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Cyclops Marine 2020 - LEADERBOARD

Guatemala, Rio Dulce: The best kept secret

by Brian Simm, Noonsite 31 Jan 09:15 UTC
Heading up-river from Livingston © Brian Simm

Once a hideaway for Spanish Galleons, now one of the best, not so well kept, secrets of the Caribbean for yachts is the Rio Dulce and Fronteras town where upwards of 1000 yachts stay semi-permanently or for hurricane season from June to December.

Situated on the Caribbean coast of Guatemala just south of the second-largest reef in the world off Belize and in easy reach of the Honduran Bay Islands of Utila, Roatan, and Guanaja, the Rio is possibly the number one refuge in the western Caribbean.

The entrance at Livingstone is protected by a sand bar of around 5ft (1.7m) depth, but do not worry as yachts up to 7ft 6in (2.3m) may cross with the help of Hector, who takes a masthead halyard, tilts you over 30 degrees and drives at full speed over/through the 100 meters or so of shallow area. In extreme cases, a second boat is available to tow.

This is coordinated by your all-in-one agent Servamar, Channels 16 or 68 (link to their listing). From their office near the town dock, they will handle all your entry or exit papers within an hour. Their owner/manager Raoul will also handle all your paperwork for longer stays and extensions for both you and your yacht. He visits marinas up-river monthly.


Above Livingston the fun begins, seven miles of deep river gorge with 300m high cliffs of cascading lianas, orchids, bromeliads, howler monkeys, hot springs and all.

There is a good anchorage to port on arrival at the top of the gorge into lake Izabal. A small yachting community in the lagoons here includes a bar-restaurant and a rigging workshop. It is then another 10 miles up the lake and 3 more up the wide river to Fronteras.

Above and below the high-level bridge (20m+ clearance) are three haulout yards and 10 or so major marinas with no end of smaller and private shore moorings. Most of the marinas cater to both short and long stays with restaurants, bars, pools, etc. Many are booked ahead for hurricane season and are filling up fast for next summer. Typical pricing for a 45ft boat alongside or Med moor is $250 - $350 a month (yes!). Also, plenty of space for free anchoring if that is your choice.


The three haulout yards, Nana Juana, RAM and Abel's can handle any boat on the river from small monohull to the largest catamarans. They also offer undercover moorings for large powerboats and drystack undercover store for smaller power craft. Three fuel docks are in the area.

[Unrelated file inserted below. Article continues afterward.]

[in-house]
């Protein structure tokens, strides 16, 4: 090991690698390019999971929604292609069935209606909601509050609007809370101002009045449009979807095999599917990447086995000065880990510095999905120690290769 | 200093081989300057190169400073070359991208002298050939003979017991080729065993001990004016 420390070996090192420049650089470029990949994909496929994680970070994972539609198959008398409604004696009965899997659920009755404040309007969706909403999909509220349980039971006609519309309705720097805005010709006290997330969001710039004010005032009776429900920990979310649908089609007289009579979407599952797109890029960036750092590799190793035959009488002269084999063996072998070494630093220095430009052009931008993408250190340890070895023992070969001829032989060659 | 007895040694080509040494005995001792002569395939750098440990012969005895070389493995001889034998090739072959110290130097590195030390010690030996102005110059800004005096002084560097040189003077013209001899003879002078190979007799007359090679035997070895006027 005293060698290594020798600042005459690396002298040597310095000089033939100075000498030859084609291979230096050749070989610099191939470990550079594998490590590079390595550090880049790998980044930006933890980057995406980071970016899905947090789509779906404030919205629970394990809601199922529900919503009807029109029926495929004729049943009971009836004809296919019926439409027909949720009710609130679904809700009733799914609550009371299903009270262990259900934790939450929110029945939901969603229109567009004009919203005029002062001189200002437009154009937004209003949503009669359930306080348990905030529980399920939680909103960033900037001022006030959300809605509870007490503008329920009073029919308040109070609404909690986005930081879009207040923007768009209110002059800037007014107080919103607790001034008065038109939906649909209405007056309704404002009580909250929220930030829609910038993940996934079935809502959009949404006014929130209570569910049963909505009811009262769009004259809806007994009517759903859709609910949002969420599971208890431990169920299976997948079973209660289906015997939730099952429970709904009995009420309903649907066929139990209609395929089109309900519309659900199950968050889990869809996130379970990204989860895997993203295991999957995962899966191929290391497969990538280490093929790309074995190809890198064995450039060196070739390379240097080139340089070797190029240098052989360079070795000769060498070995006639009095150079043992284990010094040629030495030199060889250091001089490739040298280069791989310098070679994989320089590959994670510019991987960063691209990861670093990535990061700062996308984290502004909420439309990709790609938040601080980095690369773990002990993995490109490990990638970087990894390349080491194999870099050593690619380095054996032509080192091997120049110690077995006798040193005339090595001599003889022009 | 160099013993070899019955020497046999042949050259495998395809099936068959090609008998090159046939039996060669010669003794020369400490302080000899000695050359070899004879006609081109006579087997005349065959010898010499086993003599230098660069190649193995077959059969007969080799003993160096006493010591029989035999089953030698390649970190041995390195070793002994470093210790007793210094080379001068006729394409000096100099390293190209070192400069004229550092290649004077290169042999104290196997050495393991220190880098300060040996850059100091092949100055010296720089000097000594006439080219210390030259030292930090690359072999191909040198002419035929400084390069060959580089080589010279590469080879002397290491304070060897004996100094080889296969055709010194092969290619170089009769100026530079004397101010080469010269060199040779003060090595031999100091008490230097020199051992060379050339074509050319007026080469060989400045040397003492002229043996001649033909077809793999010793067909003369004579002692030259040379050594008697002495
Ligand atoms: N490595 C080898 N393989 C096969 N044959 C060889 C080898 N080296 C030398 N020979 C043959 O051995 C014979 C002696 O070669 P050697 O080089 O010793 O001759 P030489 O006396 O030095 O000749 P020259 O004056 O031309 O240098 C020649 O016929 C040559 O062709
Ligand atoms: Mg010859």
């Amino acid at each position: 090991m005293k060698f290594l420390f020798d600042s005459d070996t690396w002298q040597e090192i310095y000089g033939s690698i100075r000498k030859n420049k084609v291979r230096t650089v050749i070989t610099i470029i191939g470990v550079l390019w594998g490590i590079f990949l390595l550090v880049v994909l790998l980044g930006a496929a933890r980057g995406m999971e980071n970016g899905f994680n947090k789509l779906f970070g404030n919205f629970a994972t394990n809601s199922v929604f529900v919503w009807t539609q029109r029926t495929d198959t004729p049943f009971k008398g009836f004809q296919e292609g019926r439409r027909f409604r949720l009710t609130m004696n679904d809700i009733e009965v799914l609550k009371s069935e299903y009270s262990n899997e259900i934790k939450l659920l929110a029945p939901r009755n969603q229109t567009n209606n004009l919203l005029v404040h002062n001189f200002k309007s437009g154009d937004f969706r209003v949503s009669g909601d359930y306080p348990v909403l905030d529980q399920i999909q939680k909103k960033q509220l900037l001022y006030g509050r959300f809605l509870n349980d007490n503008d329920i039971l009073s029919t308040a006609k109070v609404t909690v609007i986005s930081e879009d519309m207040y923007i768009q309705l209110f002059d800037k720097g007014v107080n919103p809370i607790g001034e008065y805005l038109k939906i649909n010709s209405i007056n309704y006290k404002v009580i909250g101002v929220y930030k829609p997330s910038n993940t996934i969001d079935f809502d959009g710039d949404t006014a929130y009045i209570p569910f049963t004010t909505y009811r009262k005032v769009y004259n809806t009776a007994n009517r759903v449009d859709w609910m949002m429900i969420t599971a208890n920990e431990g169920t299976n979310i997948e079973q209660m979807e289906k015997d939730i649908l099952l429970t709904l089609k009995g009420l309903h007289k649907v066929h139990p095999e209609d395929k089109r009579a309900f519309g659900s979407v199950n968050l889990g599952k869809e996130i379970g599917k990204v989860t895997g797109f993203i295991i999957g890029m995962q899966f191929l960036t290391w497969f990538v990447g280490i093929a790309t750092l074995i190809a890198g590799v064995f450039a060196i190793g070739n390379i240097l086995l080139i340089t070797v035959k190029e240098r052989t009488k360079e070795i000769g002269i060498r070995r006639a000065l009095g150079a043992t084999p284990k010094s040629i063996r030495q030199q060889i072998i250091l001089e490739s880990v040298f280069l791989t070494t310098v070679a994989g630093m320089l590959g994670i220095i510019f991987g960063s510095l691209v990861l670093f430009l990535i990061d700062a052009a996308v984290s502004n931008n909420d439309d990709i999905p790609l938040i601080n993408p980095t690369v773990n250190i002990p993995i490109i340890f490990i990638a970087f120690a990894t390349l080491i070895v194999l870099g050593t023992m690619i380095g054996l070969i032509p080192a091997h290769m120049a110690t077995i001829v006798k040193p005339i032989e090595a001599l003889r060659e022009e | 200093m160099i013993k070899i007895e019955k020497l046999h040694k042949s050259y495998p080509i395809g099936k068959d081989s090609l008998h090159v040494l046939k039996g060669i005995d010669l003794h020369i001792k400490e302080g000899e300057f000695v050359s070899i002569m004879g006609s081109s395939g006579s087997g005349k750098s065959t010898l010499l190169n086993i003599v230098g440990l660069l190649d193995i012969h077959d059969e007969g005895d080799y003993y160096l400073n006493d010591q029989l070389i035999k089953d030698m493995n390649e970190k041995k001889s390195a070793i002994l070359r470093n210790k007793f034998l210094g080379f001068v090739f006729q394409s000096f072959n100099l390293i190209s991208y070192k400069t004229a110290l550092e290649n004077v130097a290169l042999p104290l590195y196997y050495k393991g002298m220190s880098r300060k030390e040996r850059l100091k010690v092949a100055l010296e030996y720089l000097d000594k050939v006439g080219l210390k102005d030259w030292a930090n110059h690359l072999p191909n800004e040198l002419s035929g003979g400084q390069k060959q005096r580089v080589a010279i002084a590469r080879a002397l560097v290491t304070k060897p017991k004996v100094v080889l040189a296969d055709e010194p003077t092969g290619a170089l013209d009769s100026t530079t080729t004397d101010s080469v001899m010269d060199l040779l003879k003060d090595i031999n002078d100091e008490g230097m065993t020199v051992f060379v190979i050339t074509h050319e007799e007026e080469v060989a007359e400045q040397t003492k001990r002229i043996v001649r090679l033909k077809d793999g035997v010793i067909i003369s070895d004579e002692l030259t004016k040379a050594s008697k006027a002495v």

Each yard has their own skilled workforce for major boat work. RAM, in particular, has recently doubled the size of their paint shop including taking yachts fully rigged with mast indoors, has a well-equipped rigging shop and in the spring will take delivery of a new self-propelled 50-ton hydraulic boat lift. With new storage acreage coming on line capacity is heading for 300 on the hard. Haulout and storage for a 56ft monohull was $350 a month with free lift and launch on a six-month booking.


As a mature boating centre with a large and willing local workforce, all the independent services you might expect are on the river. From sailmaker to rigger, refrigeration, mechanics, carpenters, upholstery, varnishing... all competitively priced.

The town of Fronteras is a major local centre that has adapted its shopping towards the boating community. There are two full supermarkets, a local fish market, no end of fresh vegetables, several marine/hardware stores as well as a specialist hose shop, solar panel shops, tool shops, battery agents, glass fibre specialists, etc. More difficult spares are handled by shipping in through local specialist shippers, anything from a small parcel to a pallet easily arranged.

Cruising Community

The social side is not neglected with a daily cruiser's net, VHF Ch. 69 at 7.30am, regular boat jumbles, film nights and organised outings to hot springs, jungle treks, local Maya ruins etc.

Getting Around

More distant travel is easy by bus to the main Maya jungle cities or to the historic Spanish cities in the high mountain cordillera. International access is via Guatemala city or the closer San Pedro Sula in Honduras where a Rio taxi may be arranged to meet you.

Perhaps the biggest secret that attracts long term boaters is the low cost, pleasant climate and easy life, this together with the short access to the cruising zones of Belize and Honduras. No hurricane has ever made it over the coastal mountains and 25 miles inland.

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